Tourists visiting sites operated under the park service are also impacted. Locally, those include: Independence National Historic Park (Liberty Bell and Independence Hall), Benjamin Franklin Museum and the Edgar Allan Poe and Gloria Dei Church national historic sites, all in Philadelphia. Valley Forge National Historic Park is also closed.

(The Franklin Institute, however, remains open to the public as does the Benjamin Franklin Memorial, since both are privately run.)

The closures could hurt hotels, restaurants and other businesses that depend on tourists to the Philadelphia region.

In Washington, the Smithsonian museums will close, as will the zoo. The Statue of Liberty in New York will close.

However, at some parks, such as the Great Smokies, where entrances are free and open, people can continue to drive, bike and hike.

Department of Veterans Affairs

The Board of Veterans Appeals will stop issuing rulings, meaning decisions about some disability claims by veterans will wait longerl. Interments at national cemeteries will slow. If a shutdown drags on for weeks, disability and pension payments may be interrupted.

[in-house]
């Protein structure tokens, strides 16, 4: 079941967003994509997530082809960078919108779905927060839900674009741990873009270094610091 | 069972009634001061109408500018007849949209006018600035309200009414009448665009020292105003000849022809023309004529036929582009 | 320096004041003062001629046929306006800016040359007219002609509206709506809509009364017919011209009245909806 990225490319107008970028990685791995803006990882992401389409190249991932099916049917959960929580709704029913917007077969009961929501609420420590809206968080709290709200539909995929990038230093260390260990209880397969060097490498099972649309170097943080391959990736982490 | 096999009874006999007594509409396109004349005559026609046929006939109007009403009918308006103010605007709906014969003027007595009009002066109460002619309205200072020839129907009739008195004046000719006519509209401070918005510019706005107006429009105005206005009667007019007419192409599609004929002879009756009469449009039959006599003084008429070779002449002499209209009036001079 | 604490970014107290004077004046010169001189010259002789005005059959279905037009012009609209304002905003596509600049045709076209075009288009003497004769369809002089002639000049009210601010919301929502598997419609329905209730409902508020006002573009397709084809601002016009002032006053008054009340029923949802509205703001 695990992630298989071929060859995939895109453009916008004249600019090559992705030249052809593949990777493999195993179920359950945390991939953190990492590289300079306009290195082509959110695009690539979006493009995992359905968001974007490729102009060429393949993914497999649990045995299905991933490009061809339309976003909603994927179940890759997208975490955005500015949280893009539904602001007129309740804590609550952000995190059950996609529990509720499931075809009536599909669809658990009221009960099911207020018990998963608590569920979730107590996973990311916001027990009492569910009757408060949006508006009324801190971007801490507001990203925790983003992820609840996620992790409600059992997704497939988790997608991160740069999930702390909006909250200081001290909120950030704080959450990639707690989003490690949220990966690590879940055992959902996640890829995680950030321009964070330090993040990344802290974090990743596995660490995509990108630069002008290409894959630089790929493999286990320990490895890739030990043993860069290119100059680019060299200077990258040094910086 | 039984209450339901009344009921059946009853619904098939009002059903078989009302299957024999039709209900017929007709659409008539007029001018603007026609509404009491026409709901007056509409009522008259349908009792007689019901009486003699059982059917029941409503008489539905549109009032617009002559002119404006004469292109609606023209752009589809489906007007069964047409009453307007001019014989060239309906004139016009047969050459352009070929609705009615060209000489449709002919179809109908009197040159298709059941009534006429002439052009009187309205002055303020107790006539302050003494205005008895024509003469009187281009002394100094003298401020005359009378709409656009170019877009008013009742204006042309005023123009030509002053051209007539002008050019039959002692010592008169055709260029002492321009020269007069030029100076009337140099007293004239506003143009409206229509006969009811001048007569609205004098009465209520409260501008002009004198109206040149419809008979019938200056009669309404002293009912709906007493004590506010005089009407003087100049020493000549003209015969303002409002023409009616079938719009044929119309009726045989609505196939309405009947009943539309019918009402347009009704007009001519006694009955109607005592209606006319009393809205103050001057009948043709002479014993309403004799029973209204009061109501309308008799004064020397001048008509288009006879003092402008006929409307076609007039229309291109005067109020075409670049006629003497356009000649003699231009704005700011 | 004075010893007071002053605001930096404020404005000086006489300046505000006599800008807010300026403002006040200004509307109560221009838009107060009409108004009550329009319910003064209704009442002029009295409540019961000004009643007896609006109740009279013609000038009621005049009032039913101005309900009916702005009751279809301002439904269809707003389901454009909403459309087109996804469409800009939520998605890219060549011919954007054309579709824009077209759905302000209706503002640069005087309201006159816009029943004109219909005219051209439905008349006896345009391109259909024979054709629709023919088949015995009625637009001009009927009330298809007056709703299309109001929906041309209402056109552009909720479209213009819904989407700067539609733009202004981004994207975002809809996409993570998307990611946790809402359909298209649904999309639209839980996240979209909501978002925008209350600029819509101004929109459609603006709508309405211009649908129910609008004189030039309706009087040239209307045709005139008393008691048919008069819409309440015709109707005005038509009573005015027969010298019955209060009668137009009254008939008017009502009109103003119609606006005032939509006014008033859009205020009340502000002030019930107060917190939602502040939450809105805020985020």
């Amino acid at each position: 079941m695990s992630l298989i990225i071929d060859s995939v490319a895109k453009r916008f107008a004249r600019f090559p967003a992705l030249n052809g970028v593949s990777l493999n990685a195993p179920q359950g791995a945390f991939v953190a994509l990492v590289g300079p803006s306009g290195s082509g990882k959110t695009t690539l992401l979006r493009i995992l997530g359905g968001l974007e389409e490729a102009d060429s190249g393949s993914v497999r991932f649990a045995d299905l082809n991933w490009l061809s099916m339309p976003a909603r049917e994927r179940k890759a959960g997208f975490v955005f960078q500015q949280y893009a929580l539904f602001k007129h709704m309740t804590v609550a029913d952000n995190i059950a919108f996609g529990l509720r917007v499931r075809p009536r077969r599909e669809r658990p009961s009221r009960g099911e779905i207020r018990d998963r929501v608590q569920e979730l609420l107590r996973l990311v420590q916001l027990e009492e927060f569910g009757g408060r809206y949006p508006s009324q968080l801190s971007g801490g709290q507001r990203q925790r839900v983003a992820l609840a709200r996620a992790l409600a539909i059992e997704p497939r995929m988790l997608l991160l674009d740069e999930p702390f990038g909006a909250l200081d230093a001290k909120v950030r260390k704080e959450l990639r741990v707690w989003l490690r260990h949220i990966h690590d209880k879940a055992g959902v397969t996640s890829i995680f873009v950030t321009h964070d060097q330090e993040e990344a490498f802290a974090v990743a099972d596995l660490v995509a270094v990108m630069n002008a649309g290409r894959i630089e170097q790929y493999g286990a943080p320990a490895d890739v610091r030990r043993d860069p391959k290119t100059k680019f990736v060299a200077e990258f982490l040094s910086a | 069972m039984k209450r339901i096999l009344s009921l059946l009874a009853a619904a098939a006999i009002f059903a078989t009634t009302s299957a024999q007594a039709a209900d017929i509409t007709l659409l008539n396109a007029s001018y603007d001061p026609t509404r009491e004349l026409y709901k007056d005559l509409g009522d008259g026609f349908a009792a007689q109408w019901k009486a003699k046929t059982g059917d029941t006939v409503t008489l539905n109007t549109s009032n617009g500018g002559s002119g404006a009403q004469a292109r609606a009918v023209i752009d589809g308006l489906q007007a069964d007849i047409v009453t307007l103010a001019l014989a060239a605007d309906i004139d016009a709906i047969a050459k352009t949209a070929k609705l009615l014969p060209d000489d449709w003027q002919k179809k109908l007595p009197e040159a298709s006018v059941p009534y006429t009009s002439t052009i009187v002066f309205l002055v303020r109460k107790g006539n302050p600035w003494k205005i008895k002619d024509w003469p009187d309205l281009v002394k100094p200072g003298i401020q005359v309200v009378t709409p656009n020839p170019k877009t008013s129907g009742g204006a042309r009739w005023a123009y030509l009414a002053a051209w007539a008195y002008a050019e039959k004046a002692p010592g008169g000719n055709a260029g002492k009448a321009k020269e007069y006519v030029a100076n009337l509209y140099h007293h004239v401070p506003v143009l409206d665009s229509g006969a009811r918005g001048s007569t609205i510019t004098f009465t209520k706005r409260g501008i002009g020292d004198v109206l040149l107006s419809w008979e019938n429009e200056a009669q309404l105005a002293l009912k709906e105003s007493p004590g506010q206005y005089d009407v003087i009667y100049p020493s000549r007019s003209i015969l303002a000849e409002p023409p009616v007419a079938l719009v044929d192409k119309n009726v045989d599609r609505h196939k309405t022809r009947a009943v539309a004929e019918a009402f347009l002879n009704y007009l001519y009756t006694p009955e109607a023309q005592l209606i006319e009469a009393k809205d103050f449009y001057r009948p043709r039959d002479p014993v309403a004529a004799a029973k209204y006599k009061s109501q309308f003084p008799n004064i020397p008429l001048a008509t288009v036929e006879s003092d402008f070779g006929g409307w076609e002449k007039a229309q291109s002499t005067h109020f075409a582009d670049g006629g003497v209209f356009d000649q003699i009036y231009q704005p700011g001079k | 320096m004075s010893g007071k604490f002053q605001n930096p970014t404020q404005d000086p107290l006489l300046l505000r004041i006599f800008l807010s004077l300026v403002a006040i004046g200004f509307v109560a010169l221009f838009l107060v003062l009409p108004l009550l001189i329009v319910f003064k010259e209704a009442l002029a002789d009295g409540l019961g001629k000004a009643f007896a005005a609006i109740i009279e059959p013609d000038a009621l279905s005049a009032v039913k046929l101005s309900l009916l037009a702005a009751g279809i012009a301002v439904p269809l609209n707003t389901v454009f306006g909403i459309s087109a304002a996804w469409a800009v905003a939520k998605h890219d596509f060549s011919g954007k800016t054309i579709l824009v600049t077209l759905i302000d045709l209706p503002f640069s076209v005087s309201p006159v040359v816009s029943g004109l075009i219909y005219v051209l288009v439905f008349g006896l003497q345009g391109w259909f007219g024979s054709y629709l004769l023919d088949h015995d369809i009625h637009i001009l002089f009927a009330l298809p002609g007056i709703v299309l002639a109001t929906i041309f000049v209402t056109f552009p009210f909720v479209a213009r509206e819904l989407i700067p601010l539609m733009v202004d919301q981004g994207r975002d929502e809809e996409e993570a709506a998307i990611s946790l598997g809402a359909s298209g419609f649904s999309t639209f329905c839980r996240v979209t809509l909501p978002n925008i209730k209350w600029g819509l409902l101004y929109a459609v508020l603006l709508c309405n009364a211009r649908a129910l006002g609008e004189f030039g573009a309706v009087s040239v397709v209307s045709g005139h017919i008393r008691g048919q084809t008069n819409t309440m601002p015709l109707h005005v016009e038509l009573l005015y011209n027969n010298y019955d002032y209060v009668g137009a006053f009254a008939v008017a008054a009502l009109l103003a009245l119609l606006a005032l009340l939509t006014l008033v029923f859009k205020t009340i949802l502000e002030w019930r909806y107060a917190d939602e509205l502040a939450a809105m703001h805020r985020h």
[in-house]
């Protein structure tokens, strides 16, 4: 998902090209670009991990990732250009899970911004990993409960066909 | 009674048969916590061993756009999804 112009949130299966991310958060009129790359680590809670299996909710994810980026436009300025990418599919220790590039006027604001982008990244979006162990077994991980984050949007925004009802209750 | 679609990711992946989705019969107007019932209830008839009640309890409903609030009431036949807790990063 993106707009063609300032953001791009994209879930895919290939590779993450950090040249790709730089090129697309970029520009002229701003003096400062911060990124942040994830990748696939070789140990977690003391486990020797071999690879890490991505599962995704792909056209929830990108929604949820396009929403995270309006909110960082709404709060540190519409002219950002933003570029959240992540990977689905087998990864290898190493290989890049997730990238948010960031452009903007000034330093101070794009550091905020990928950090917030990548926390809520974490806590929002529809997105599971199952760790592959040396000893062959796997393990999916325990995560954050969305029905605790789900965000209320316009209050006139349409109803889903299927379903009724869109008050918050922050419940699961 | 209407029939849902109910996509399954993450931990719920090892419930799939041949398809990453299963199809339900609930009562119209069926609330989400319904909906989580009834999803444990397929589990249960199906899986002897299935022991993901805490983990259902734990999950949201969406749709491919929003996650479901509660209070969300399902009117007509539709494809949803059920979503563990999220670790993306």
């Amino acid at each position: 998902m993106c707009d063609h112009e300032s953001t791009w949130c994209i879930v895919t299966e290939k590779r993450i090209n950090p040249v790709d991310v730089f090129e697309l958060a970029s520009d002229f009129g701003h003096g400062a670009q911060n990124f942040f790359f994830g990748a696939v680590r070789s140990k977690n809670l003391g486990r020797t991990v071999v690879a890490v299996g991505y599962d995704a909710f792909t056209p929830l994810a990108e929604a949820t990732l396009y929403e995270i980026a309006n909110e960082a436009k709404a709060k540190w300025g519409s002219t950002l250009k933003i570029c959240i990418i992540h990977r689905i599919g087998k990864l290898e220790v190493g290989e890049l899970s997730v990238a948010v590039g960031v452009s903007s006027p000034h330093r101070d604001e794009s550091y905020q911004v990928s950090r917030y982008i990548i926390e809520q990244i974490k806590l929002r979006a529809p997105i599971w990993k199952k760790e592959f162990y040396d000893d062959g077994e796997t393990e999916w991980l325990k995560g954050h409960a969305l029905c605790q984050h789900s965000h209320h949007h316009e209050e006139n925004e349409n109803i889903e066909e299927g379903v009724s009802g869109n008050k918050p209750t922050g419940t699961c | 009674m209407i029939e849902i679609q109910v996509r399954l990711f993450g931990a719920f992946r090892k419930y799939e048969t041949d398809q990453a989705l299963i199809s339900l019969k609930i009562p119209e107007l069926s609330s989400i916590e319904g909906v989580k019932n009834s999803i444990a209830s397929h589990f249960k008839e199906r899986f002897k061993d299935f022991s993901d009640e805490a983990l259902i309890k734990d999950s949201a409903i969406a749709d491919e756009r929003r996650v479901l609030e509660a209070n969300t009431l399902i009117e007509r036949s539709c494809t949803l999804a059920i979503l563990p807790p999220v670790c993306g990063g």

But most department will continue with 95 percent of staff are either exempted from a shutdown or have the budget to keep paying them already in place. The department's health programs get their money a year in advance, so veterans can still see their doctor, get prescriptions filled and visit fully operational VA hospitals and outpatient clinics. Claims workers can process benefit payments until late in October, when that money starts to run out.

Health and Human Services